Let’s chat about your bowel movements.
Did you just cringe a bit? Let’s face it, poop isn’t anybody’s favourite topic. Nonetheless, our bowel movements hold valuable clues to our overall health. But these signs are often ignored because most of us are a bit uncomfortable talking about them, even to our healthcare providers.
Keep in mind that your healthcare practitioner will not be shocked or uncomfortable if you talk about your poop. In fact, that’s part of our job! We want to really get to the bottom of your health issues (no pun intended), and sometimes that means talking about the “unmentionable” topics. So, if you have a concern, please don’t hesitate to bring it up.
The appearance and smell of your poop is a direct reflection of your overall health as well as any inflammation your gut is experiencing, as your digestive system connects intricately with your nervous system and detox pathways. Changes in your bowel habits can indicate changes in other parts of your body, from excess stress, to liver problems, to cancers.
The good news is that we don’t have to go into great detail describing the various types of bowel movements and what they signify. There’s already a chart that shows various problems and what to look for called the Bristol Stool Chart (http://cdn.intechopen.com/pdfs-wm/46082.pdf) after the hospital that developed it in 1997.
To summarize the Bristol Stool Chart, your stools should be having a daily event that is well-formed medium brown and not too smelly. If you see blood or mucus, or if you feel that anything about your stool doesn’t seem ideal, you should talk to your healthcare practitioner to address or rule out any issues requiring medical help.
Pay attention to your stool. Do you see undigested food in your stool? Are you wiping a lot after a bowel movement (ie sticky stools)? Does your stool keep its shape? All of these things give us clues to your health.
If you’ve ruled out a medical condition, but still feel that things are not moving quite like they should be, a few simple steps can improve your bowel movements.
Fiber helps keeps things moving by adding some bulk to your stool - think seeds, whole grains, beans, fresh fruits and vegetables. If you’re not used to a high-fiber diet, increase your fiber intake slowly to avoid upsetting your stomach, and always make sure to up your water intake alongside extra fiber. In addition, make sure you’re eating enough healthy fats from sources such as avocados, nuts, and olive oil.
Pay close attention to how particular foods affect your digestion. If you experience diarrhea or constipation, try keeping a diary of what you eat, and the symptoms you experience. We can help you set up an effective tracking system to monitor your diet if you need a little help with that.
Many medications can cause constipation, so it is important to be aware and adjust your diet accordingly. Avoid laxative medications as much as possible, as your body quickly becomes dependent on them, and some evidence links their use to colorectal cancer. Talk with your integrative medical practitioner about natural solutions to constipation cause by medications if diet alone isn’t enough.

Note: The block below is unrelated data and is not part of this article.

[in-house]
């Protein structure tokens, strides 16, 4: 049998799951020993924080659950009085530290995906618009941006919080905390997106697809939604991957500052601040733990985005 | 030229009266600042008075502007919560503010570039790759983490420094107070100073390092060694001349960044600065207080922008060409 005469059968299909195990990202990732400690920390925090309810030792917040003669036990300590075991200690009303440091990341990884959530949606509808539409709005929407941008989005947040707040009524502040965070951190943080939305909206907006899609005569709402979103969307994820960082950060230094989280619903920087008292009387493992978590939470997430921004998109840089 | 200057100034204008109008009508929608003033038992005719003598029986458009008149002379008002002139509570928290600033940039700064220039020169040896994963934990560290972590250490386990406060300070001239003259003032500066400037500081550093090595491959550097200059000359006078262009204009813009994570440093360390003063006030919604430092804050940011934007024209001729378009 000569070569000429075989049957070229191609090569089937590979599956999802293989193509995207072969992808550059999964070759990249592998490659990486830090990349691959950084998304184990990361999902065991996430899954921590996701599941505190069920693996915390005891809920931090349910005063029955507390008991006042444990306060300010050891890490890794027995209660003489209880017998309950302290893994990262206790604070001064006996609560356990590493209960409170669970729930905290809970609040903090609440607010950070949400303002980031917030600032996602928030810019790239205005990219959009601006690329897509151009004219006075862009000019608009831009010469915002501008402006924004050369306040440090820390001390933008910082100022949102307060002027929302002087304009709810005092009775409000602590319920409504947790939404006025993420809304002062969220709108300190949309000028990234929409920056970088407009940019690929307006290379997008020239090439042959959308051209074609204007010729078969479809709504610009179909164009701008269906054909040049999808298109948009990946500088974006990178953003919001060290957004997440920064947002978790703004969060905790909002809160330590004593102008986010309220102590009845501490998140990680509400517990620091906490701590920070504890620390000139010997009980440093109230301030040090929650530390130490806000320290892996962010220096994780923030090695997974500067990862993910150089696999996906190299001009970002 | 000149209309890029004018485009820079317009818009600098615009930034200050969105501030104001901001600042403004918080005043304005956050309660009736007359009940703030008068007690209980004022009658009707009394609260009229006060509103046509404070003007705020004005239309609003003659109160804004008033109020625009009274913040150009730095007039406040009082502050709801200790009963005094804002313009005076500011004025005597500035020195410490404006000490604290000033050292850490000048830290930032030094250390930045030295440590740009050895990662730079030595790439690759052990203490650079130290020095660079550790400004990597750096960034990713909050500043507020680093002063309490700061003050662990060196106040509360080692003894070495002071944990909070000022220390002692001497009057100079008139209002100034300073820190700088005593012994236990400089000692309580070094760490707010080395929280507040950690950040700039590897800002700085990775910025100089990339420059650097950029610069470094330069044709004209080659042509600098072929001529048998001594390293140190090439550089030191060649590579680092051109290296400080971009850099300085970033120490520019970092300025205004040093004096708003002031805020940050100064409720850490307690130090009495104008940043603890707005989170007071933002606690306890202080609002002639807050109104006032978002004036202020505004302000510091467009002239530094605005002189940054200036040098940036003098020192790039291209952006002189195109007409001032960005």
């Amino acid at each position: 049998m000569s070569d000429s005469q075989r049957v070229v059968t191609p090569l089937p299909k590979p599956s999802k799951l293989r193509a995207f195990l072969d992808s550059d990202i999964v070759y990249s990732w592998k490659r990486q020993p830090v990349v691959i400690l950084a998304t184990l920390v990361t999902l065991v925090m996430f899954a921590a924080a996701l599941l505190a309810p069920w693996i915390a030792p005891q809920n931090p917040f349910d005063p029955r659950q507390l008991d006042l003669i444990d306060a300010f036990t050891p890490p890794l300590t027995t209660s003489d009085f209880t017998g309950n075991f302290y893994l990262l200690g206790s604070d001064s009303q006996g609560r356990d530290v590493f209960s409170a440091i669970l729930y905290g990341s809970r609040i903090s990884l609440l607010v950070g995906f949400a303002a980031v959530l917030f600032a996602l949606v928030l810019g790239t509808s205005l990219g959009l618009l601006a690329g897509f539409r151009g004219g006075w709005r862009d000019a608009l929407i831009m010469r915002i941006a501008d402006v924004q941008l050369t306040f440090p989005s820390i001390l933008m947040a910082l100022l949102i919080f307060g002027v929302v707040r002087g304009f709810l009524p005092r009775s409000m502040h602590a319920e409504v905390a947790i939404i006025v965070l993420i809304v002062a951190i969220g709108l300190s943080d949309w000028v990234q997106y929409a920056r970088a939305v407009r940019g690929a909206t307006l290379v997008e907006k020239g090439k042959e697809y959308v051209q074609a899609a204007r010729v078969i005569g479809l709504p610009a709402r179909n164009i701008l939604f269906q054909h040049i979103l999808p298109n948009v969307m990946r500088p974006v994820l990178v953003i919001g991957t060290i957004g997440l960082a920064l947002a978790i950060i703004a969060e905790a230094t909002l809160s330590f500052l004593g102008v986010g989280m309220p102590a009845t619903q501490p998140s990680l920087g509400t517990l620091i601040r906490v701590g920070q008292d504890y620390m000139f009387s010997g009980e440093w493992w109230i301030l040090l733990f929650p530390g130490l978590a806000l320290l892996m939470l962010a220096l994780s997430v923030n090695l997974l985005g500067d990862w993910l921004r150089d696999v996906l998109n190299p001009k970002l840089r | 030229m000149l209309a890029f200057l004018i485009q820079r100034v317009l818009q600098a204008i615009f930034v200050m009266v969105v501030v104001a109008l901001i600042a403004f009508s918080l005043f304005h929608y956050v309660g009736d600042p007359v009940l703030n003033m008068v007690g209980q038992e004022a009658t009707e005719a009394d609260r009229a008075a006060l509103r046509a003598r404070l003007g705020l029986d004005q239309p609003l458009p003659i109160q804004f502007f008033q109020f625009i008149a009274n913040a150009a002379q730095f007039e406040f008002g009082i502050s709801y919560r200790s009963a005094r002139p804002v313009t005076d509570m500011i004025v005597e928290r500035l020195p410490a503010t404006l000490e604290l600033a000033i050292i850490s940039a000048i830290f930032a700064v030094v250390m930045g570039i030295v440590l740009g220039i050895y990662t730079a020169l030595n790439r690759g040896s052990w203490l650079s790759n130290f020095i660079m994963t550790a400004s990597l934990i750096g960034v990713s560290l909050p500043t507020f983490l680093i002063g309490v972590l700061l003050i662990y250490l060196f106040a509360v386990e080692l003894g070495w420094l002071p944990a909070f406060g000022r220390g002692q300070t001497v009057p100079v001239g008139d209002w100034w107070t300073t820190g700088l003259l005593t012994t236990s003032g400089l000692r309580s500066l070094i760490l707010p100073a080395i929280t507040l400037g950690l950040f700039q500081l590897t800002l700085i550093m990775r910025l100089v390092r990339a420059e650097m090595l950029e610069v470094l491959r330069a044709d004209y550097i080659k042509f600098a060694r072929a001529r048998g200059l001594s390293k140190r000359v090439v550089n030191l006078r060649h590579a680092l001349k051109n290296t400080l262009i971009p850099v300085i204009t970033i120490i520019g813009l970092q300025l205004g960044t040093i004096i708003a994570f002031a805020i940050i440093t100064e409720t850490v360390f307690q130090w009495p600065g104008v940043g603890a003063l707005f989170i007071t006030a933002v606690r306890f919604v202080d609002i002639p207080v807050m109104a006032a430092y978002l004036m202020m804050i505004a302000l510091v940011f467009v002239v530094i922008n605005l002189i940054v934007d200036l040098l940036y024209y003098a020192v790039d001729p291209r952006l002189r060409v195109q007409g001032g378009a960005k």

Aim for the proverbial eight cups of water a day. It’s particularly important to get adequate water if you’ve recently increased your fiber intake. Not only are our stools 75 percent water, but the bowel muscles need plenty of hydration to work their best.
Exercise stimulates your digestion. Studies suggest that digestion is better if you exercise regularly and, if possible, at the same time of the day.
In fact, sitting for too long overall can lead to constipation regardless of other exercise, another argument for working at a standing desk for part of the day. And, on a similar note, pay attention to how your body moves. Some yoga poses are designed to assist with digestion.
If you feel like you gotta go, don’t ignore that feeling! Fighting the urge to poop can lead to constipation. Setting aside a specific time of the day can help you stay regular.
As well, consider the way you sit on the toilet. Over the course of history, toilets themselves are a pretty recent invention. That means that we evolved pooping from a squatting position. Many people find that bringing their feet up onto a stool can help bring them into a squatting position which makes bowel movements easier. Check out the Squatty potty for more info on aids for better positioning.
Don’t hesitate to come into the office and have an open talk if you have any concerns or questions about your bowel movements. Your stool can be a good indicator that your body has something going on that needs attention, and it’s always better to bring up a concern than to worry about it!
A physiotherapist that is specialized in the pelvic floor can assess the muscles of your pelvic floor. Bowel movements affect the pelvic floor muscles that can lead to incontinence.